Canada-Saudi reconciliation: Why now?
Canada and Saudi Arabia announced this week that they are restoring full diplomatic relations. This amounts to a return to the status quo that existed before their 2018 dispute when in response to official comments critical of its human rights record, Saudi Arabia recalled its ambassador to Ottawa and expelled the Canadian ambassador to Riyadh.
The announcement comes as a surprise, as there had been little indication that the two countries were negotiating a reconciliation.
The response from many in Canada was to ask: what had changed on our side that could explain this apparently sudden shift? But that is the wrong question. The reconciliation was driven by Saudi Arabia rather than Canada.
Mohammed bin Salman became crown prince and de facto ruler of Saudi Arabia in 2017.
His early years were marked by a reckless and aggressive foreign policy, which aimed to jettison his country’s traditionally cautious approach to regional affairs and rebrand Saudi Arabia as an assertive regional power.
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Those years witnessed, in particular, the blockade of Qatar and a continuation of the brutal Saudi military intervention in Yemen.
The 2018 dispute with Canada was consistent with this approach. It was, in part, a pretext for Riyadh to send a message to other western democracies that criticism of Saudi Arabia would henceforth invite retaliation.
Canada was low-hanging fruit. It was not as powerful as the US, nor a member of the European Union, allowing Saudi Arabia to make a point without paying a significant cost for the dispute.
In the intervening years, however, Mohammed bin Salman has shifted his approach, embarking on a process of social and economic reforms - although these have not included any attempts to promote democracy or human rights.
Apparently realising that his plans could not succeed if Saudi Arabia remained entangled in costly diplomatic and military disputes, which act as obstacles to the promotion of tourism, trade, and investment, Mohammed bin Salman engineered a reconciliation with Qatar, struck a deal with long-time rival Iran, and made efforts to bring an end to the failed war in Yemen.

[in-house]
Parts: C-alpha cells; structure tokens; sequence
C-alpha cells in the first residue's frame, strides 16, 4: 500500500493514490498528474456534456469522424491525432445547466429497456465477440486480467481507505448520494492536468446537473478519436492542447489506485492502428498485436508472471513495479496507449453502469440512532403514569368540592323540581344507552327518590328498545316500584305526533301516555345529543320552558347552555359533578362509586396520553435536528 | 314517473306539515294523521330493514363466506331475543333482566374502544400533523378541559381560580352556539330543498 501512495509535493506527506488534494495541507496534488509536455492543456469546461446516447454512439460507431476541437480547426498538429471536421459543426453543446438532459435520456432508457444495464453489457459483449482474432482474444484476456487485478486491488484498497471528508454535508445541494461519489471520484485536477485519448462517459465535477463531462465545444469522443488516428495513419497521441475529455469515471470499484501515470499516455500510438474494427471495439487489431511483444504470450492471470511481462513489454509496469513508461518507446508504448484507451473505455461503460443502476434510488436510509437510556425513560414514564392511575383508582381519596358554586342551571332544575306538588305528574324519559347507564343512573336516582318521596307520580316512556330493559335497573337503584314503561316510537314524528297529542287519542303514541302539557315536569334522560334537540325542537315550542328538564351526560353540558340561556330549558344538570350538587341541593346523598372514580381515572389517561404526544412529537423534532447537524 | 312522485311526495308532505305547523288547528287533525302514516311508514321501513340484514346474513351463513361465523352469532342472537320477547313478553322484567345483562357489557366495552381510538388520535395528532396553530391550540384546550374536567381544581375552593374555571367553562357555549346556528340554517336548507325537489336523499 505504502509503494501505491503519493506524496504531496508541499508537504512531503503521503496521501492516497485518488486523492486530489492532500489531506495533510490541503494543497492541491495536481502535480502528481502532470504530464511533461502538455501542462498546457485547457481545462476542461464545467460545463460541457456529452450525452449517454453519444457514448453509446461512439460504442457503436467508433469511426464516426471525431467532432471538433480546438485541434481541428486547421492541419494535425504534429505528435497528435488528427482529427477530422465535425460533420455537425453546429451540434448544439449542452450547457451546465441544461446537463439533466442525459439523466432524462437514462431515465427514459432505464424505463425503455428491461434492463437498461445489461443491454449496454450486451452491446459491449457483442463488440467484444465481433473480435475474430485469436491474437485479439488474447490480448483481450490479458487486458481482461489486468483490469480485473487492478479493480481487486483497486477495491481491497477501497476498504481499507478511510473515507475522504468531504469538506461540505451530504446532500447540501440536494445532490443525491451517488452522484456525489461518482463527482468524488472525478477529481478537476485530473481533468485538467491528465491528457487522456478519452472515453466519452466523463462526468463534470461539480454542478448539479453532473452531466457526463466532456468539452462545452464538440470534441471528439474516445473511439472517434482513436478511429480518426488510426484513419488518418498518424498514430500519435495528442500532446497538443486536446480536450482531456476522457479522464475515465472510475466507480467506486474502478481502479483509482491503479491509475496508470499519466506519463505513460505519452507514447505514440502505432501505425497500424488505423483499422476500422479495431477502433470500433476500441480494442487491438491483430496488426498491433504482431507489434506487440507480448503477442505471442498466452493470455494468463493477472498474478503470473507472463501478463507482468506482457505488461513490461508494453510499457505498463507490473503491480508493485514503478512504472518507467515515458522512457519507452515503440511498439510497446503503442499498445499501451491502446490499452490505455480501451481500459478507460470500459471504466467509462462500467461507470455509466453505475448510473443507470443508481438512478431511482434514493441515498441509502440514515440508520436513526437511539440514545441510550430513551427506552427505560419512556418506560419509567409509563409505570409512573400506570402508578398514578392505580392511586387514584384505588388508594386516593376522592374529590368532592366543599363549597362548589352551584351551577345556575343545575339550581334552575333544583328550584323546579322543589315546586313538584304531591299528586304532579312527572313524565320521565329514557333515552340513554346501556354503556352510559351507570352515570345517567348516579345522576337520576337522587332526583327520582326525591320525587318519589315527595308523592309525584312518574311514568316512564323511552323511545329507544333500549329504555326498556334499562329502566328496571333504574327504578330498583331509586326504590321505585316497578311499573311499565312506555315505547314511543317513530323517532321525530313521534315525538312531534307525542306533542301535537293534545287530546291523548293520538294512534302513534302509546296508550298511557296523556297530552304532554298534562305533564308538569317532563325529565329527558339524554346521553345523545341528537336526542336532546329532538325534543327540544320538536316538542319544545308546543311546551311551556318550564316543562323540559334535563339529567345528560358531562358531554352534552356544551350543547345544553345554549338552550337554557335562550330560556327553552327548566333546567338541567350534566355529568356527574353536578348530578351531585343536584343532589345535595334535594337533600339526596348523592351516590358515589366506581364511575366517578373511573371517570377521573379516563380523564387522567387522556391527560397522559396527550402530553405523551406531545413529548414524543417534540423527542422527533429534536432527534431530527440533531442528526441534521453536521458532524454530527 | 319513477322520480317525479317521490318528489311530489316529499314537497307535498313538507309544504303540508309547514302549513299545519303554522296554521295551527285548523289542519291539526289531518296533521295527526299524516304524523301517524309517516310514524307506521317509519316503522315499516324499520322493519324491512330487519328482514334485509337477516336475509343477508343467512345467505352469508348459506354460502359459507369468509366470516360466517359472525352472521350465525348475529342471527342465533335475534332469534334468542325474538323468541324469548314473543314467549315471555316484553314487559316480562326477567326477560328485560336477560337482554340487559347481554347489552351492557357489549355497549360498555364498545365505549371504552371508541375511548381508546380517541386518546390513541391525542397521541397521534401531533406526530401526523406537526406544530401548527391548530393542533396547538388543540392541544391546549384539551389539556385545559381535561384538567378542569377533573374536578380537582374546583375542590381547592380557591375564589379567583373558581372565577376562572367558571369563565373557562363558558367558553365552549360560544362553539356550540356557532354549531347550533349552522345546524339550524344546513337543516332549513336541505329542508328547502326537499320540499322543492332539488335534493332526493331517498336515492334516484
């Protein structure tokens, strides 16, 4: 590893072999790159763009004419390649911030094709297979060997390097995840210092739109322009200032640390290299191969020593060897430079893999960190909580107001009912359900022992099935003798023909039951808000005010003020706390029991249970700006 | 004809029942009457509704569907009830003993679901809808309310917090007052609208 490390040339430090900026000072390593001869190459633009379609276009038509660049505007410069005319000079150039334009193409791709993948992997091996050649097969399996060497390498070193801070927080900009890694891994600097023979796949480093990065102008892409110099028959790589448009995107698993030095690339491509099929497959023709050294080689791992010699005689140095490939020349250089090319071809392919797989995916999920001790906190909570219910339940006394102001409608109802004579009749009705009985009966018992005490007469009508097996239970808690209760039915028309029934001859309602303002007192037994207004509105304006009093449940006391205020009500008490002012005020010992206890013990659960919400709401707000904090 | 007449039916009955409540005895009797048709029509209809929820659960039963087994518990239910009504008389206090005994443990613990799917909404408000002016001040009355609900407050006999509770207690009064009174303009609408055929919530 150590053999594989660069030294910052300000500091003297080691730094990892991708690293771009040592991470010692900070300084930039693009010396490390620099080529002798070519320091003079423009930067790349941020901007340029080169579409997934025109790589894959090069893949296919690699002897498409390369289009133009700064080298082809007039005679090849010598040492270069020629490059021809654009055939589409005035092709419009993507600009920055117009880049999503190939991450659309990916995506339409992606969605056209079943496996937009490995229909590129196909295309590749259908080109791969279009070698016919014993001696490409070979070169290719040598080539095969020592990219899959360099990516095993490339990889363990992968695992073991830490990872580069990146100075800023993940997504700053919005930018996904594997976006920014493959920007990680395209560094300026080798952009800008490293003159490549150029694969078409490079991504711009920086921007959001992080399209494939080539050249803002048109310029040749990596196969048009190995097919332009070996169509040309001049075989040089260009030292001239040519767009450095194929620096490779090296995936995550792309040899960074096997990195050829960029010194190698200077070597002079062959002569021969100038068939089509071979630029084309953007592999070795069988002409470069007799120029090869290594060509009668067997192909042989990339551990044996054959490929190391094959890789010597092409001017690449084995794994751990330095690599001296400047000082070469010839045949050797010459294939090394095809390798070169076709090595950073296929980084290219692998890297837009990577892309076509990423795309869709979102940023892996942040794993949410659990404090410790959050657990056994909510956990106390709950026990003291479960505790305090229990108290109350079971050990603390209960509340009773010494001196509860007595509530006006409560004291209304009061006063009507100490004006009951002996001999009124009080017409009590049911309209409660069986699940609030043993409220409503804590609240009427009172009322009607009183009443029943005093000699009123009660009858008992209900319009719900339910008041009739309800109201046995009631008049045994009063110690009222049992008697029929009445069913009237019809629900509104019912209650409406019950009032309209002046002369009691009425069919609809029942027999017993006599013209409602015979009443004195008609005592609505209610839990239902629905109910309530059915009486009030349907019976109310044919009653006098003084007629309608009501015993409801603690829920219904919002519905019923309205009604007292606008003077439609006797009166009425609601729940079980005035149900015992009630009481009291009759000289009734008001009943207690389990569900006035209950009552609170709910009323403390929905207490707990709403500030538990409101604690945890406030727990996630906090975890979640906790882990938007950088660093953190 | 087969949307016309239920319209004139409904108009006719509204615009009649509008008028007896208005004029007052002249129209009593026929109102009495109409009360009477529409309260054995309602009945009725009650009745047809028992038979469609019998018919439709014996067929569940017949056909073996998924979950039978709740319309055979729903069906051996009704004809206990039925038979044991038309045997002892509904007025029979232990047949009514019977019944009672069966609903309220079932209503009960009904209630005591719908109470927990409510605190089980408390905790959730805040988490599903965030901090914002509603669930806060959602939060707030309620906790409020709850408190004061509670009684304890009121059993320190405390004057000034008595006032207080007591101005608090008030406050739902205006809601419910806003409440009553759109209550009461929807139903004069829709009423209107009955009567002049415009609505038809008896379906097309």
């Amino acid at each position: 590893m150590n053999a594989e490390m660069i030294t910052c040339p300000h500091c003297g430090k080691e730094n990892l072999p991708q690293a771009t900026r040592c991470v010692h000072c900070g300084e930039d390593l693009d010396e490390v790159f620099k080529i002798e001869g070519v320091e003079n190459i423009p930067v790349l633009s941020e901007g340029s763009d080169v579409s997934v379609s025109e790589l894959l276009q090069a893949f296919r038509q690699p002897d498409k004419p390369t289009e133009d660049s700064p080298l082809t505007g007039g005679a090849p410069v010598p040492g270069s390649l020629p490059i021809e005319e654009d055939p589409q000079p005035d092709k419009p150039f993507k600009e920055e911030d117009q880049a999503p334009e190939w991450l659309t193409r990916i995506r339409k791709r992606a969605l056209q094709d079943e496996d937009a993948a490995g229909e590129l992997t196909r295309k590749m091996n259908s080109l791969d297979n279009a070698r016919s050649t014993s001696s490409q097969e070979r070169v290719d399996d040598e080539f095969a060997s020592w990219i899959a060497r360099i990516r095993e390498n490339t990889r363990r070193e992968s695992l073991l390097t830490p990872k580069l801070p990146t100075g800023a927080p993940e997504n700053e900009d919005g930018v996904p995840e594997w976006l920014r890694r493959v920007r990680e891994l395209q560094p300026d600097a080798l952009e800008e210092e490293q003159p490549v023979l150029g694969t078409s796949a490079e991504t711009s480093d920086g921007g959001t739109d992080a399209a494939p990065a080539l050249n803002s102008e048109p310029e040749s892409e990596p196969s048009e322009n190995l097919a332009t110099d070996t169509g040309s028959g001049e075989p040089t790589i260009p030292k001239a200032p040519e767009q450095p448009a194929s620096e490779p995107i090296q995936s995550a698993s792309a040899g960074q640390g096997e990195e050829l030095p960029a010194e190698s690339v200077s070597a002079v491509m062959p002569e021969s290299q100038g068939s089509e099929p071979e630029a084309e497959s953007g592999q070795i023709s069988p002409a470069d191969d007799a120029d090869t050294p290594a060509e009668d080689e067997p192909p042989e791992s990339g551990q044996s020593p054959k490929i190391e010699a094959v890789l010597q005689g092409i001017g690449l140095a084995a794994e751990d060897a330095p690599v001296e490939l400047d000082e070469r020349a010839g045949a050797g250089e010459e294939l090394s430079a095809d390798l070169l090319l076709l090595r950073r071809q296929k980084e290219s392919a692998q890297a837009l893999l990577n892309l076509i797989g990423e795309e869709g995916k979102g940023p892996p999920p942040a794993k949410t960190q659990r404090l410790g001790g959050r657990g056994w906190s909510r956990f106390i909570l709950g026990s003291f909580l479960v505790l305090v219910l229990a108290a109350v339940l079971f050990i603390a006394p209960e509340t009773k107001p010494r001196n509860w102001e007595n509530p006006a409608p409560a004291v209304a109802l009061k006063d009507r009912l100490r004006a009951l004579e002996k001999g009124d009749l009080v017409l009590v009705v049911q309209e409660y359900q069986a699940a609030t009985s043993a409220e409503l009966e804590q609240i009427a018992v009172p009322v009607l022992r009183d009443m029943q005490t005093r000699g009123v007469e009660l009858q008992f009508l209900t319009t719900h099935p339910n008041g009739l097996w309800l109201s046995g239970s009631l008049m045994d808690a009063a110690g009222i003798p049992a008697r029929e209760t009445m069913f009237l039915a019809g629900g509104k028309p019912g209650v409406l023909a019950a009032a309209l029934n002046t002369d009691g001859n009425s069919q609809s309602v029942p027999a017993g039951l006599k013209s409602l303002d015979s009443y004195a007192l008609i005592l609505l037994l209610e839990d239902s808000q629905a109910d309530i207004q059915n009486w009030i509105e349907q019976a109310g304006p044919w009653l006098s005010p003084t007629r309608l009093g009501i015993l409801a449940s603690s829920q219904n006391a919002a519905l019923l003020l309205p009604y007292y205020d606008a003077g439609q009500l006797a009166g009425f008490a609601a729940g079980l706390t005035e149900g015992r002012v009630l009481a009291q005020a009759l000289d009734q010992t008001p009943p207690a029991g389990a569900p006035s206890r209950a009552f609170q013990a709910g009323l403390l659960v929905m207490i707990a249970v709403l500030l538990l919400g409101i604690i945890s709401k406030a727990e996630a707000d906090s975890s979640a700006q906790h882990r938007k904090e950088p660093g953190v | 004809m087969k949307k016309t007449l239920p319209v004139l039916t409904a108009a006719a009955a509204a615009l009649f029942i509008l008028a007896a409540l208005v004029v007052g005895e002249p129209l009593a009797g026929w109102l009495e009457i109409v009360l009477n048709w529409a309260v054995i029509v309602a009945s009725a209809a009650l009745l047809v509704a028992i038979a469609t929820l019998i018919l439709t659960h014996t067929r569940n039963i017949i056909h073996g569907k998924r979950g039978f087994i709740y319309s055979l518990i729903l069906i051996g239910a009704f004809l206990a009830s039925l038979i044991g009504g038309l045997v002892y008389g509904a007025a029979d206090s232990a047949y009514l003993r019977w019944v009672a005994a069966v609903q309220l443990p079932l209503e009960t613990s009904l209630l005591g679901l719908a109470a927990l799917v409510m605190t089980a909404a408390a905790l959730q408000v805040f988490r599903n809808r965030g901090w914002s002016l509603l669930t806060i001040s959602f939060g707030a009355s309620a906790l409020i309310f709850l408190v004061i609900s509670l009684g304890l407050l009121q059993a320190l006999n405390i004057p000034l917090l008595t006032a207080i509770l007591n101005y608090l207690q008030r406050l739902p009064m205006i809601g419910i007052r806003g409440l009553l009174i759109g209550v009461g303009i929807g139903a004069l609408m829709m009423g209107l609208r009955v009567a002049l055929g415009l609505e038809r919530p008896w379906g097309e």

By patching things up with Canada, he removes a symbolic irritant that could make western businesses fearful that politics and diplomacy supersede economics.
The Saudis’ apparent willingness to drop their longstanding demand that Canada must apologise for its public criticisms as a precondition for reconciliation appears to support this view.
In a context of growing decoupling from China and uncertainty surrounding future relations with the US, it is in Canada's interests to diversify its trade relations
What will Canada gain from the warming of ties with Saudi Arabia? In practice, not much, especially in the short term.
Even before the dispute, Saudi Arabia was not a priority for Canadian foreign policy, and trade was relatively limited. Moreover, it is not clear what the next steps will be.
We do not know, at this point, whether Saudi Arabia will start sending thousands of students back to Canada, or whether political prisoners with links to Canada, such as Raif Badawi, will be freed (Badawi was released from prison a year ago but is barred from leaving Saudi Arabia and from using social media).
That said, Canada was not gaining anything from the dispute. Having an ambassador in Riyadh - and, more broadly, better relations - can only help the pursuit of Canadian interests, including on the topic of human rights.
And in the context of its growing decoupling from China and uncertainty surrounding future relations with the US, it is in Canada’s interests to diversify its trade relations.
The dispute with Saudi Arabia acted as an obstacle to trade with the rich Arab monarchies of the Gulf.
There certainly will be criticism that the reconciliation amounts to Canada rewarding a brutal dictatorship.
But diplomacy is not about rewarding or legitimating the other side, it is about pursuing your own interests. As threats to Canada’s security intensify, ranging from foreign interference to far-right extremism, it is essential for the country to be pragmatic and more assertive in managing its foreign policy.
The views expressed in this article belong to the author and do not necessarily reflect the editorial policy of Middle East Eye.
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